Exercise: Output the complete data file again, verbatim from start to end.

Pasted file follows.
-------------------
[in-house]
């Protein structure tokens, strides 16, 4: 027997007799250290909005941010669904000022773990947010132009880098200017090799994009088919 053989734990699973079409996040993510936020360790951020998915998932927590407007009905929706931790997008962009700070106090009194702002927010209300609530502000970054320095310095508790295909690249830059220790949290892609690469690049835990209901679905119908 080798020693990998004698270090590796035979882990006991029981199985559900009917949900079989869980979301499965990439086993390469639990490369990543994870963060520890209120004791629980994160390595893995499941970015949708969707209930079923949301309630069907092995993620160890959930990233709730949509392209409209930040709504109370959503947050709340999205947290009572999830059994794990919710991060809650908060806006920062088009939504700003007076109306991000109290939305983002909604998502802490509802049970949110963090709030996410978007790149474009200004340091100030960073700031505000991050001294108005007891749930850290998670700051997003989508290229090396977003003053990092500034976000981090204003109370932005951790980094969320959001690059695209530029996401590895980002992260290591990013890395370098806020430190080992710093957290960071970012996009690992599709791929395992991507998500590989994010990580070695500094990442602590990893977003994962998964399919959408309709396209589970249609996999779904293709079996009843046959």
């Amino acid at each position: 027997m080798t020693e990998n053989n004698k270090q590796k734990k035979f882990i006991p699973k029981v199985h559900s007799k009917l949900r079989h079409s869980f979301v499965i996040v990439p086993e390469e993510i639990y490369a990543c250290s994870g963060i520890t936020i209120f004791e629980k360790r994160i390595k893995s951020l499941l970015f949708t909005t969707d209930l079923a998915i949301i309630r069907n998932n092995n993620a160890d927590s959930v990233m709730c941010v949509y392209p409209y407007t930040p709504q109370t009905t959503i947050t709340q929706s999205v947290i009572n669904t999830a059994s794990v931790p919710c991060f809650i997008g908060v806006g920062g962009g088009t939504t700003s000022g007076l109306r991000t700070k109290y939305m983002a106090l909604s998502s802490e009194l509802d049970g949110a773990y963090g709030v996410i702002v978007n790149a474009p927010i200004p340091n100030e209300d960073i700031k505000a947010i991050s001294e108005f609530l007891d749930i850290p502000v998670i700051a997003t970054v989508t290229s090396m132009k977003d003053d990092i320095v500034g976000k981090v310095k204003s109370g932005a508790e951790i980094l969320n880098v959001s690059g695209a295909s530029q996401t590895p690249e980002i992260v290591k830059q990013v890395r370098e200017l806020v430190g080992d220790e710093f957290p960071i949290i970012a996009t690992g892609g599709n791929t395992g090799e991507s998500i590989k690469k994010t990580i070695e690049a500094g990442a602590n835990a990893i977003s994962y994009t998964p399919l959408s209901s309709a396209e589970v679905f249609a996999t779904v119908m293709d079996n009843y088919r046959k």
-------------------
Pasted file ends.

[in-house]
């Protein structure tokens, strides 16, 4: 027997007799250290909005941010669904000022773990947010132009880098200017090799994009088919 053989734990699973079409996040993510936020360790951020998915998932927590407007009905929706931790997008962009700070106090009194702002927010209300609530502000970054320095310095508790295909690249830059220790949290892609690469690049835990209901679905119908 080798020693990998004698270090590796035979882990006991029981199985559900009917949900079989869980979301499965990439086993390469639990490369990543994870963060520890209120004791629980994160390595893995499941970015949708969707209930079923949301309630069907092995993620160890959930990233709730949509392209409209930040709504109370959503947050709340999205947290009572999830059994794990919710991060809650908060806006920062088009939504700003007076109306991000109290939305983002909604998502802490509802049970949110963090709030996410978007790149474009200004340091100030960073700031505000991050001294108005007891749930850290998670700051997003989508290229090396977003003053990092500034976000981090204003109370932005951790980094969320959001690059695209530029996401590895980002992260290591990013890395370098806020430190080992710093957290960071970012996009690992599709791929395992991507998500590989994010990580070695500094990442602590990893977003994962998964399919959408309709396209589970249609996999779904293709079996009843046959």
């Amino acid at each position: 027997m080798t020693e990998n053989n004698k270090q590796k734990k035979f882990i006991p699973k029981v199985h559900s007799k009917l949900r079989h079409s869980f979301v499965i996040v990439p086993e390469e993510i639990y490369a990543c250290s994870g963060i520890t936020i209120f004791e629980k360790r994160i390595k893995s951020l499941l970015f949708t909005t969707d209930l079923a998915i949301i309630r069907n998932n092995n993620a160890d927590s959930v990233m709730c941010v949509y392209p409209y407007t930040p709504q109370t009905t959503i947050t709340q929706s999205v947290i009572n669904t999830a059994s794990v931790p919710c991060f809650i997008g908060v806006g920062g962009g088009t939504t700003s000022g007076l109306r991000t700070k109290y939305m983002a106090l909604s998502s802490e009194l509802d049970g949110a773990y963090g709030v996410i702002v978007n790149a474009p927010i200004p340091n100030e209300d960073i700031k505000a947010i991050s001294e108005f609530l007891d749930i850290p502000v998670i700051a997003t970054v989508t290229s090396m132009k977003d003053d990092i320095v500034g976000k981090v310095k204003s109370g932005a508790e951790i980094l969320n880098v959001s690059g695209a295909s530029q996401t590895p690249e980002i992260v290591k830059q990013v890395r370098e200017l806020v430190g080992d220790e710093f957290p960071i949290i970012a996009t690992g892609g599709n791929t395992g090799e991507s998500i590989k690469k994010t990580i070695e690049a500094g990442a602590n835990a990893i977003s994962y994009t998964p399919l959408s209901s309709a396209e589970v679905f249609a996999t779904v119908m293709d079996n009843y088919r046959k």